Managed Funds - December 30th
The highs and lows of how your money was affected in 2016 - CANSTAR– Read more
Canstar - December 9th
For the first time since the March quarter of 2011, Australia's economy has shrunk. Over the September quarter, real growth domestic product (GDP) declined 0.5% – the largest fall since December 2008 (the midst of the…– Read more
Managed Funds - December 2nd
Marcel von Pfyffer, Director of Arminius Capital, gives insights into what 2017 may hold for investors.– Read more
A managed investment fund is where your money is pooled together with other people’s money in order to invest in a common investment goal. Managed funds are also known as managed investments, and managed trusts, because they are a type of trust where the fund manager holds and controls the money on your behalf.
Managed funds are either listed (traded on the share market) or unlisted (bought and sold directly through the fund manager). Listed funds are valued according to supply and demand, whereas unlisted funds are valued weekly by the fund manager.
Different asset classes:
The fund manager invests the pooled money in different asset classes in order to reach that goal. Asset classes include:
Managed funds might be a low-stress choice for investors who want an expert to conduct in-depth research of the market and investment options for them. Managed funds also let investors diversify by investing in a wide range of asset classes at once. Investors buy shares in the managed fund and the managed fund buys shares in different stocks.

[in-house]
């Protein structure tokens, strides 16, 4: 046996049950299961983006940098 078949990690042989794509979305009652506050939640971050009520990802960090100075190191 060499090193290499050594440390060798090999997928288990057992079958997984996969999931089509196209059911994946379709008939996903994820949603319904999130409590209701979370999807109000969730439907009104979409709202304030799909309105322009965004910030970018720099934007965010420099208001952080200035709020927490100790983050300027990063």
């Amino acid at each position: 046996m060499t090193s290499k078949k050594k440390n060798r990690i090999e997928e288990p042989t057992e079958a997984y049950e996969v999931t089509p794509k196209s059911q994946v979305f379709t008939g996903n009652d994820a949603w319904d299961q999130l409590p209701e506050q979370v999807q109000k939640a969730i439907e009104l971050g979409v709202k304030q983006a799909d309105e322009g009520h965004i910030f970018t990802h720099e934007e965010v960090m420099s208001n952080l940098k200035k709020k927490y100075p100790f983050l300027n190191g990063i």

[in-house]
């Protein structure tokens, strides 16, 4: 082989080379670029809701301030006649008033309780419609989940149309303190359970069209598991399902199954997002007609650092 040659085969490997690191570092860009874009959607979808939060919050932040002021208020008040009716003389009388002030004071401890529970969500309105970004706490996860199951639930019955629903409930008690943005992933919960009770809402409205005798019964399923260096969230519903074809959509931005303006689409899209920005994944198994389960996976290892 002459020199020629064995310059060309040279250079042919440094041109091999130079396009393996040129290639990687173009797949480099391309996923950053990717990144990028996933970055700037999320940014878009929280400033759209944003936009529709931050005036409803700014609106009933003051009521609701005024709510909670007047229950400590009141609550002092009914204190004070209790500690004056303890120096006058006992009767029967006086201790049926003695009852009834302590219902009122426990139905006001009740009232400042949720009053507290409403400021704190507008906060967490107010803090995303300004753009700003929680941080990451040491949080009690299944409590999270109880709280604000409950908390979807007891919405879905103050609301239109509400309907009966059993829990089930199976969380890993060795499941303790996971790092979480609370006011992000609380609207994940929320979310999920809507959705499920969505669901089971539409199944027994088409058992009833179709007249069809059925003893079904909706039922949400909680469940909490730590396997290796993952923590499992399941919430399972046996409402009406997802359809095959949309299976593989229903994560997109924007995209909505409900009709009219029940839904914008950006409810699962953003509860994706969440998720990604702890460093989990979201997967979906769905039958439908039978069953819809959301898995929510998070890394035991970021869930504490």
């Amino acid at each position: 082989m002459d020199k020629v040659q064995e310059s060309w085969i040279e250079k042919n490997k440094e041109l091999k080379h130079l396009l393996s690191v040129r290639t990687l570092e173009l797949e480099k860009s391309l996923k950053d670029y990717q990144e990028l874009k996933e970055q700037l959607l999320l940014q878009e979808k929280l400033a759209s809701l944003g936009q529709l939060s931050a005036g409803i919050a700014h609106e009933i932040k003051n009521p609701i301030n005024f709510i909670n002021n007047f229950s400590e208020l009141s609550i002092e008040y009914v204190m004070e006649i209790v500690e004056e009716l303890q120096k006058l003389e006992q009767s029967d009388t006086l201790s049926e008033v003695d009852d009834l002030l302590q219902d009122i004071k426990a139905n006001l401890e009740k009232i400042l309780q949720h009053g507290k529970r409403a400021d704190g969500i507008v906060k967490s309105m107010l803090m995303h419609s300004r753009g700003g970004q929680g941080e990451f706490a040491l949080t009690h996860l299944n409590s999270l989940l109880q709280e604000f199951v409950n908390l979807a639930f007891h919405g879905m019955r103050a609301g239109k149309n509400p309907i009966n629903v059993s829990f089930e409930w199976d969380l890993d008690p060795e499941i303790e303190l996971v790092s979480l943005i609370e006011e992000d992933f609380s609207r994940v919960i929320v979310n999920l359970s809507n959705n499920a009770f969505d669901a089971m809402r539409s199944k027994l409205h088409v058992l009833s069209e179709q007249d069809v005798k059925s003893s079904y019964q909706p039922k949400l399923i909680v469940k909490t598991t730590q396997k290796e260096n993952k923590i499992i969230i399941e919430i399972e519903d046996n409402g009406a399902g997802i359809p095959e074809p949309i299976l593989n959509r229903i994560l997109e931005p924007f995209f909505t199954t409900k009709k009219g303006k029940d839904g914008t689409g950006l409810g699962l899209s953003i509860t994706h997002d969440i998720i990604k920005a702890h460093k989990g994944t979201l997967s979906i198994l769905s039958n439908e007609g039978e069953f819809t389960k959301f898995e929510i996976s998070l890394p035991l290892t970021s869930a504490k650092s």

Investors do not have a direct say in where their money is invested by the fund manager. However, they can choose which level of investment risk the managed fund undertakes for them, and there are thousands of managed fund products available to choose from.
Some managed funds are multi-sector funds, and they invest in a range of investments and asset classes. Some examples of multi-sector funds include:
Different categories within asset classes:
Some funds only focus on a specific category within an asset class. When it comes to shares, at CANSTAR we assess funds for Australian shares and global shares separately. Then within Australian shares, the categories include:
To help you compare and choose between the thousands of managed investment schemes on the market, CANSTAR releases annual Star Ratings Reports on different categories of managed funds:
Saving and building a portfolio:
Many managed funds also let investors set up a regular savings investment within the fund, so that you can add a little extra to your investment every month. This can be an easy way to build your investment portfolio gradually over time.
Written by: TJ Ryan
A managed investment scheme can invest in many different asset classes. Some examples of common managed fund investment classes are outlined below, but keep in mind that there are many different combinations of each of these.